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Burns: 3 Things We Learned from a Third-Straight Defeat

by Bryan Burns / Tampa Bay Lightning

Good news Tampa Bay fans: the Lightning scored again.

After going two-plus games and over 156 minutes without lighting the lamp, the Bolts finally broke through Thursday night versus Colorado, Alex Killorn backhanding a rebound produced by Victor Hedman’s slap shot from the right circle past Semyon Varlamov to end a maddening goal drought.

Unfortunately, nobody else joined Killorn on the score sheet.

The Lightning lost again Thursday, 2-1 to the Avalanche, the Bolts third defeat in a row, continuing a recent trend of futility against the Central Division. In 2014-15, the Lightning went 6-5-3 against the Central, their worst record against any division.

The Bolts are 1-3-2 against the Central so far in 2015-16.

Tampa Bay opens a slate of games against more familiar opponents, starting Saturday versus the Boston Bruins at Amalie Arena.

The following are 3 Things we learned from the Colorado defeat as the Lightning try to get back in the win column in their final home game before another four-game road trip.


The Tampa Bay Lightning have given up four regulation-time goals, including one empty-netter, over the last three games.

The Lightning are just 0-2-1 over their last three, though.

The Bolts have gotten three-straight quality performances from their goaltenders. Kristers Gudlevskis made his first NHL appearance in two seasons and shut out the defending Stanley Cup champion Chicago Blackhawks over 60 minutes but lost 17 seconds into overtime.

Ben Bishop was beaten only by a ridiculously-skilled tip off the stick of Scott Gomez in St. Louis on Tuesday. Two days later, Bishop continued to shine, making a highlight-reel stop 17 seconds into the game on a three-on-one break for Colorado. Bishop kept the Lightning in the game, stopping 24-of-26 shots, his fifth start this season allowing two or less goals.

The recent efforts of Gudlevskis and Bishop have all been for naught, however, save for the one point the Bolts collected in Chicago.

“It happens,” Lightning head coach Jon Cooper said following the Colorado loss. “You have to understand too, there’s a team trying to prevent you from scoring and there’s a goaltender in there that’s a NHL-caliber goaltender.”

More goals will undoubtedly come for the Lightning. The Bolts offensive attack is too high-powered not to break out of its slump soon.

“Look at the group we have in here. We’re not worried,” Ryan Callahan said.

The Lightning, however, can’t keep wasting their goalies’ best efforts.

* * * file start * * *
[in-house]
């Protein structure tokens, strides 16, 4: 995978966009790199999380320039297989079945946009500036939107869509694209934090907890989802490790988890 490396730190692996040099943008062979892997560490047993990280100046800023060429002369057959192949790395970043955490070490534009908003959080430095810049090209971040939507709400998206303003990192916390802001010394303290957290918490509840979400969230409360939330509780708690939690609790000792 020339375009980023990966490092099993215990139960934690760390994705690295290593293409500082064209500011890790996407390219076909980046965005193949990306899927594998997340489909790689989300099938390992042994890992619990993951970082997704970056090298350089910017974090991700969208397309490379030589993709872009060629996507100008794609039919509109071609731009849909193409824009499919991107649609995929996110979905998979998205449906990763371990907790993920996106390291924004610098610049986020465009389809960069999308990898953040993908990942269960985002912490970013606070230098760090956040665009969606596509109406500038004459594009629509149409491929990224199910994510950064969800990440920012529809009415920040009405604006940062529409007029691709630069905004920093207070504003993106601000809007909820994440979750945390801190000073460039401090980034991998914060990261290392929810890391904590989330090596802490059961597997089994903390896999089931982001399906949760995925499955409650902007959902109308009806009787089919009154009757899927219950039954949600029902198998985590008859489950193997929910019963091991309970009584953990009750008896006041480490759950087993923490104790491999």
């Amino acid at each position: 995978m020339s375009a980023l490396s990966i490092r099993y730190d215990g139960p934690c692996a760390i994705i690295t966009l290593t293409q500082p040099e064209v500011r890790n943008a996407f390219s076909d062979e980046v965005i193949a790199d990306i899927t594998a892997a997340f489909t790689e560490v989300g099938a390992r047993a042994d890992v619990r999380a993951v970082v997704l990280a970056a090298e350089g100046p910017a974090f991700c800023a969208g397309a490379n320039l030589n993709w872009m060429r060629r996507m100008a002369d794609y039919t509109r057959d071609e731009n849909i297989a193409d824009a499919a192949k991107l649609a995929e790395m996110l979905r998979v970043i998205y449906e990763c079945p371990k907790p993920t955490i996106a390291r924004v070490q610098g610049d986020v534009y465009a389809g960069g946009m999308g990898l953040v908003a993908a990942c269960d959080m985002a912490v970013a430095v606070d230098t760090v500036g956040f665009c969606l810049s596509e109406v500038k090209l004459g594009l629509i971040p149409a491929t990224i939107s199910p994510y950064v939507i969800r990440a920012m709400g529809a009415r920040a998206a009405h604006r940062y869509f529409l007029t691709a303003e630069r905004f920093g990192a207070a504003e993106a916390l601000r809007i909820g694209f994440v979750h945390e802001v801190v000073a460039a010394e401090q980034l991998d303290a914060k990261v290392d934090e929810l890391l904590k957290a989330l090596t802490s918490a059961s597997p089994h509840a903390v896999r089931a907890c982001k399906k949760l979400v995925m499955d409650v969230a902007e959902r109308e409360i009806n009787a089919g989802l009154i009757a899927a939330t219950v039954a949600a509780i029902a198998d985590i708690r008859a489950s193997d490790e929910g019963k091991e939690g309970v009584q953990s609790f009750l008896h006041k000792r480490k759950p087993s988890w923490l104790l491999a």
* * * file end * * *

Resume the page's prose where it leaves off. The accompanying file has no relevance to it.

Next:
Tampa Bay was shut out just once during the regular season in 2014-15 and not until game No. 76.

Ten games into 2015-16, the Lightning had already been blanked twice.

“There are ups and downs in the season, and it’s too bad that a goal drought like this is happening early on,” Alex Killorn said. “But we’ve been through this before, and guys will get over it for sure.”

With only one goal on Thursday, the Lightning have scored just once in three games.

You have to go all the way back to the 2001-02 season to find the last time the Bolts have scored just one goal in three consecutive games.

Following the Colorado game, Lightning forward Ondrej Palat was clearly unhappy with the Bolts’ inability to put pucks in the net, his answers to reporters’ questions short and tinged with frustration.

“We’re trying to make the plays,” he said. “We’re trying to pass the puck to each other. It’s just bouncing all over our sticks.”

Part of that irritation stems from the fact the Lightning are used to routinely putting crooked numbers up on the scoreboard. Last season, the Bolts led the league in goals with 259.

“We’re so used to scoring goals, you kind of scratch your head a little bit when you go through a stretch like this,” Cooper said. “But, they’re doing everything I’ve asked. They’re working their tails off. It’s only natural to be frustrated. If they weren’t frustrated, I’d probably have a little bit of an issue.”


Despite the scoring woes, the consensus around the Lightning locker room is this too shall pass.

There’s a reason the Lightning led the league in scoring a year ago, and it’s not because they got lucky. The Bolts have proven goal scorers up and down the lineup on all four lines who are capable of putting up goals in bunches in the NHL.

The current goal drought is merely an anomaly.

“If we were like the NFL with a 16-game season, I would be worried,” Cooper said. “But it’s an 82-game season.

“I’m not worried.”

Another reason not to panic? The Lightning have been setting themselves up with good scoring opportunities. Their play of late has been respectable and certainly deserving of more than just the one point they’ve collected from the last three games.

The goals, for whatever reason, just aren’t coming.

“I thought out of the last three games, (Thursday) was our best game chances-wise,” Callahan said. “We had a lot of opportunities, a bunch of two-on-ones, a couple posts, a couple breakaways. But you know, it’s just puck luck right now.”

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